Blohm & Voss BV 222 Wiking

The Blohm & Voss BV 222 Wiking was a six engined Luftwaffe flying boat used in the transport and long-range maritime patrol roles during the Second World War.  It holds the distinction of being the largest operational flying boat to enter series production during the war.
The BV 222 was initially designed for passenger and mail service for a Lufthansa requirement in 1936.  Hamburger Flugzeugbau prepared the initial design, the original Ha 222 designation being changed to BV 222 when the company reorganized.  Otherwise, the design could have been known as the Hamburger flying boat!  This is the BV 222V1 prototype in flight.  In 1943 it sank in Piraeus, Greece after striking a sunken ship on landing.
In addition to its size the Wiking introduced several innovative design features for its time.  The cargo floor was flat, with an unbroken area extending for the entire width and much of the length of the fuselage.  It could carry up to 92 troops or 72 litters.  The wing floats were actually split in the middle, each half retracting separately upward to form the underside of the wing surface.
By any measure the Wiking was a monster.  It had a wingspan of 150 feet 11 inches (46 meters) and a length of 121 feet 5 inches (37 meters).  Maximum loaded weight was 101,391 pounds (45,990 kg).
A total of thirteen Wikings were produced.  The first six development aircraft (V1 through V6) plus V8 were each powered by six Bramo Fafnir 323 radial engines.  V7 and the five production BV 222C-0 were powered by Jumo 207C diesel engines. Both types of engines were rated at 1,000 HP.  This is a BV 222 fuselage in the Blohm & Voss factory in Hamburg in 1945, dwarfing the group gathered to the right.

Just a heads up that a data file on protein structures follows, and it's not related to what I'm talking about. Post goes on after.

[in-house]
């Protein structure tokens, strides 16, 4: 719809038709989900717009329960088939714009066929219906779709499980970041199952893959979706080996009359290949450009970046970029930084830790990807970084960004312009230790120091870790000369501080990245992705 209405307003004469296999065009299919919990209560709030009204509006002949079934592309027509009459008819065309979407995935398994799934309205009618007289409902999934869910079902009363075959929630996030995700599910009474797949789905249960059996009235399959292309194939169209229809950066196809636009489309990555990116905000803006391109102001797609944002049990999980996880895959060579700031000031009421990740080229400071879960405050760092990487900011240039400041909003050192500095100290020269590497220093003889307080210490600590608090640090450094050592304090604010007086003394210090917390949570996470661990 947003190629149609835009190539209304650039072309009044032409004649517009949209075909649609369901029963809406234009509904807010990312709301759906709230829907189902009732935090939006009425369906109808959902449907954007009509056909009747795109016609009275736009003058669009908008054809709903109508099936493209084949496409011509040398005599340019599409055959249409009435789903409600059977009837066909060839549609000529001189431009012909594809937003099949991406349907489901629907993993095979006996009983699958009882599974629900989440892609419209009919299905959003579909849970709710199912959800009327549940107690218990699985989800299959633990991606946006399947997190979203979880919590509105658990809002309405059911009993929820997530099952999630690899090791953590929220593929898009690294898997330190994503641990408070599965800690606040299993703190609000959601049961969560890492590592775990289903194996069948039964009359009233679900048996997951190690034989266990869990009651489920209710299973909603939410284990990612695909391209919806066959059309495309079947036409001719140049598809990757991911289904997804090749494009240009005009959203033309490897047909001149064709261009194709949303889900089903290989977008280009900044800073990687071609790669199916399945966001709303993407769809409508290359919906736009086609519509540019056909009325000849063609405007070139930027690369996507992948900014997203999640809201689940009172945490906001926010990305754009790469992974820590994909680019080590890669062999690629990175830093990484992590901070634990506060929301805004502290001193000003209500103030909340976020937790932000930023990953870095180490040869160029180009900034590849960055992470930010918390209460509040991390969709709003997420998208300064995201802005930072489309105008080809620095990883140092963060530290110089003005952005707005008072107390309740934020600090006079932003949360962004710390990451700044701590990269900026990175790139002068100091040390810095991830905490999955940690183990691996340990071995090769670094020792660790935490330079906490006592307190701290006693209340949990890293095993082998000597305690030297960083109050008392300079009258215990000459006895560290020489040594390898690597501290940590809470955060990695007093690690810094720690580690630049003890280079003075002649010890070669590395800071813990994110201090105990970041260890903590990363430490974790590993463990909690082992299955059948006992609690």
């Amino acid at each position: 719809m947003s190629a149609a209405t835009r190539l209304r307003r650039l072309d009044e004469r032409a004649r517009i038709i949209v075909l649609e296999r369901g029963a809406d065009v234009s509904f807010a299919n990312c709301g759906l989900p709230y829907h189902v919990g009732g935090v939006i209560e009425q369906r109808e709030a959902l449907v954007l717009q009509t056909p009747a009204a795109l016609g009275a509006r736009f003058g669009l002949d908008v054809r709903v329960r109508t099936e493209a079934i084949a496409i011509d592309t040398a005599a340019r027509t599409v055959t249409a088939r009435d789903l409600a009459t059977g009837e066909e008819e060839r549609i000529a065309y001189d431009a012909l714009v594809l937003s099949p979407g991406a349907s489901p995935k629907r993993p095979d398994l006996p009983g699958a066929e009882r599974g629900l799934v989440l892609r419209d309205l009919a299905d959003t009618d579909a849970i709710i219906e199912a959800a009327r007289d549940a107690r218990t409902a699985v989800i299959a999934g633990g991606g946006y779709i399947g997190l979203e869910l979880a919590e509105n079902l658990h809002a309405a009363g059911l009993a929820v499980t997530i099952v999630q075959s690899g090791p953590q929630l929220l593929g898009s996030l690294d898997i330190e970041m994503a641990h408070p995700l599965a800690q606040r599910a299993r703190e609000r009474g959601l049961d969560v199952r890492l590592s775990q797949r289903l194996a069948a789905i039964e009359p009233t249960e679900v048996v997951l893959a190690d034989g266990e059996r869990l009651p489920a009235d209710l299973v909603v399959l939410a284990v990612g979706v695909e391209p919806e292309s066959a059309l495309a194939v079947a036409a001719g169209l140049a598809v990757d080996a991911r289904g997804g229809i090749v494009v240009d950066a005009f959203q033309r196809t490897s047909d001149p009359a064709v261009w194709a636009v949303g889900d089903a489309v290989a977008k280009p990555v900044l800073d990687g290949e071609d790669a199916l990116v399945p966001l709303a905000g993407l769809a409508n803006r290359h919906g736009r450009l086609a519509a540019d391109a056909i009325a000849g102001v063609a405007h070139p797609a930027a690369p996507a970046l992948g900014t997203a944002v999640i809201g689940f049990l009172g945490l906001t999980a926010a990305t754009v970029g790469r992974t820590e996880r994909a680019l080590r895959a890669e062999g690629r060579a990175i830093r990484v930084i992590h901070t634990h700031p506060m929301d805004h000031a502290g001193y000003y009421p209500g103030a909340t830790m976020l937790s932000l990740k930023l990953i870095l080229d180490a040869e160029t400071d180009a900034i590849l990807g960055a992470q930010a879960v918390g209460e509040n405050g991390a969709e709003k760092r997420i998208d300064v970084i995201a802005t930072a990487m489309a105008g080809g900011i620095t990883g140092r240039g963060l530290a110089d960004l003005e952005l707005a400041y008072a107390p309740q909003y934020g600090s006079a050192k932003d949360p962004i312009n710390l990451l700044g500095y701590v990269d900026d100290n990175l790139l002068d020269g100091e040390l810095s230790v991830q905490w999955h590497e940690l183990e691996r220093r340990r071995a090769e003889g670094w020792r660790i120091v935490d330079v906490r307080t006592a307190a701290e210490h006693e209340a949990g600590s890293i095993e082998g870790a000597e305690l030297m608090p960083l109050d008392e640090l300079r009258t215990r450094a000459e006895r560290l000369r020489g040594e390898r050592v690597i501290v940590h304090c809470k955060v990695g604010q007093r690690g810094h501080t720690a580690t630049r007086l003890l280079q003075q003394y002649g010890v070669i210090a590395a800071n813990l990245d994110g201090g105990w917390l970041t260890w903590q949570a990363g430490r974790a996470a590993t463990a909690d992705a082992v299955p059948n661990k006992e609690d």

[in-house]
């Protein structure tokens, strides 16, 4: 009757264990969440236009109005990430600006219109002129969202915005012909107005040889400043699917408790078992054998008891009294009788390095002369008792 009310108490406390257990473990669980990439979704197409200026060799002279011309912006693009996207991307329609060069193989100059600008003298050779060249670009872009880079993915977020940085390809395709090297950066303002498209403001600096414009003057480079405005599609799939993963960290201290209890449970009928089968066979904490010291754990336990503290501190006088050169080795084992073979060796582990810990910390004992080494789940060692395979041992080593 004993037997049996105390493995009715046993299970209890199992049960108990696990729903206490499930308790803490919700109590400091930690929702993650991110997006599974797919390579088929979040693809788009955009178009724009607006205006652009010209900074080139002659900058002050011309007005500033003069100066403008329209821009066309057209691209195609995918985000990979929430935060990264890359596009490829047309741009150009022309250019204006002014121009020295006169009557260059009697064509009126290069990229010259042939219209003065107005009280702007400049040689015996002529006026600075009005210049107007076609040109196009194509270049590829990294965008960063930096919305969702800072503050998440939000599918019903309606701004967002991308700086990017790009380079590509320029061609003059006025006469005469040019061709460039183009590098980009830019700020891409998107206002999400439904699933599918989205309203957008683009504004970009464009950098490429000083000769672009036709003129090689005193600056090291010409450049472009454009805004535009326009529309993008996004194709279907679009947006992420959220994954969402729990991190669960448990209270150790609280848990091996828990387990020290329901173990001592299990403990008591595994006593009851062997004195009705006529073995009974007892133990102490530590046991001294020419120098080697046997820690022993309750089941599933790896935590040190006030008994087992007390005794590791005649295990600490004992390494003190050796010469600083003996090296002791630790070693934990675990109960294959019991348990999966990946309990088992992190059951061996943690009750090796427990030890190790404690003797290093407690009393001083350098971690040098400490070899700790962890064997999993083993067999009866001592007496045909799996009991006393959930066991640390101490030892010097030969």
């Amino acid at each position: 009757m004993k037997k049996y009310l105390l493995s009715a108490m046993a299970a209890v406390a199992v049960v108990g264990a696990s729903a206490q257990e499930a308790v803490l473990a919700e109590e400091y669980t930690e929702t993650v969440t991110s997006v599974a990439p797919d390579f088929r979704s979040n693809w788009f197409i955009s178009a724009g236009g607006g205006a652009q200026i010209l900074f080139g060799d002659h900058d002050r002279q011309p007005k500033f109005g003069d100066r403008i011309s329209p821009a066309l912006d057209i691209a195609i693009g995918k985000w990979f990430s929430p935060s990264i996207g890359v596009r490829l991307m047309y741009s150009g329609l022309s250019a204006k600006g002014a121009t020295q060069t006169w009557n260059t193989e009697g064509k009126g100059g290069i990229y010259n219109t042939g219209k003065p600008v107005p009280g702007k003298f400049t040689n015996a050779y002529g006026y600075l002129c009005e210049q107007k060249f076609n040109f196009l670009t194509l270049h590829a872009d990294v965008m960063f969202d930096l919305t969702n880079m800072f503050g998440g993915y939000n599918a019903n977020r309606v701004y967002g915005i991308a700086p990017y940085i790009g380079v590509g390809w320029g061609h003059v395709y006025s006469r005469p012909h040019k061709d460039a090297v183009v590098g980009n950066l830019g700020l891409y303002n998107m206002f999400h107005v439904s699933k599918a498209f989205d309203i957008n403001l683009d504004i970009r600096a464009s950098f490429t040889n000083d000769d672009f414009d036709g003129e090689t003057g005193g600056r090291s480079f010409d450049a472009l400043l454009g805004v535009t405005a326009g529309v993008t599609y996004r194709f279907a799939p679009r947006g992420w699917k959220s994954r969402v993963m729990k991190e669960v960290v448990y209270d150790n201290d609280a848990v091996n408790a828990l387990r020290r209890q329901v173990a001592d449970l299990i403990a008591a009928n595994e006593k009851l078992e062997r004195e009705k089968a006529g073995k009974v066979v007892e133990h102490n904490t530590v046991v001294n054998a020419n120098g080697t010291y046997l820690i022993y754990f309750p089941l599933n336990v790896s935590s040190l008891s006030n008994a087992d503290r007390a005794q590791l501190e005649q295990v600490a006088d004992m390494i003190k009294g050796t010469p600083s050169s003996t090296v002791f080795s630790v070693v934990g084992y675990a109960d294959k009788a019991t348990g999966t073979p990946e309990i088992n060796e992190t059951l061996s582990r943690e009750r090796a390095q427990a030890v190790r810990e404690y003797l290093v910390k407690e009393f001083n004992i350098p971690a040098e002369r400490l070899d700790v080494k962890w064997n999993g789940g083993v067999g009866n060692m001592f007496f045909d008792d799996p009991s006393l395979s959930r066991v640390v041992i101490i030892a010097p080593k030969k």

A view of the flightdeck looking out through the cockpit glazing.  Note the back armor for the pilot’s seat on the left, and the canvas sun shades rolled up behind the windows, a detail often overlooked by modelers.
A BV 222 ashore on its beaching gear.  The 20 mm gun turrets installed between the outboard engine nacelles are visible in this view.  These were accessed by crawling though the wing spar from the fuselage.  There were many variations in the armament configurations of individual Wikings.
Here a motorized barge built on inflatable rafts is being used to unload cargo from the after door of the Wiking.
A Wiking is being winched down a ramp to the water in preparation for another flight.  This is one of the early development machines with the Bramo radial engines.
Contrast this photograph with the previous picture.  This Wiking is powered by six Jumo inline diesel engines.  The diesels used the same fuel as maritime engines, allowing the aircraft to transfer fuel from U-boats and surface vessels.  This is the V7 development aircraft, fuselage code TB+QL.
After the war the surviving Wikings were evaluated by the Allies.  Here is BV 222V2 (X4+BH) under US Navy control at Trondheim Fiord, Norway.  The American test flights were plagued by engine fires and the program was aborted for safety reasons.  The unusual camouflage is the result of a white Arctic pattern being roughly over sprayed with a darker color.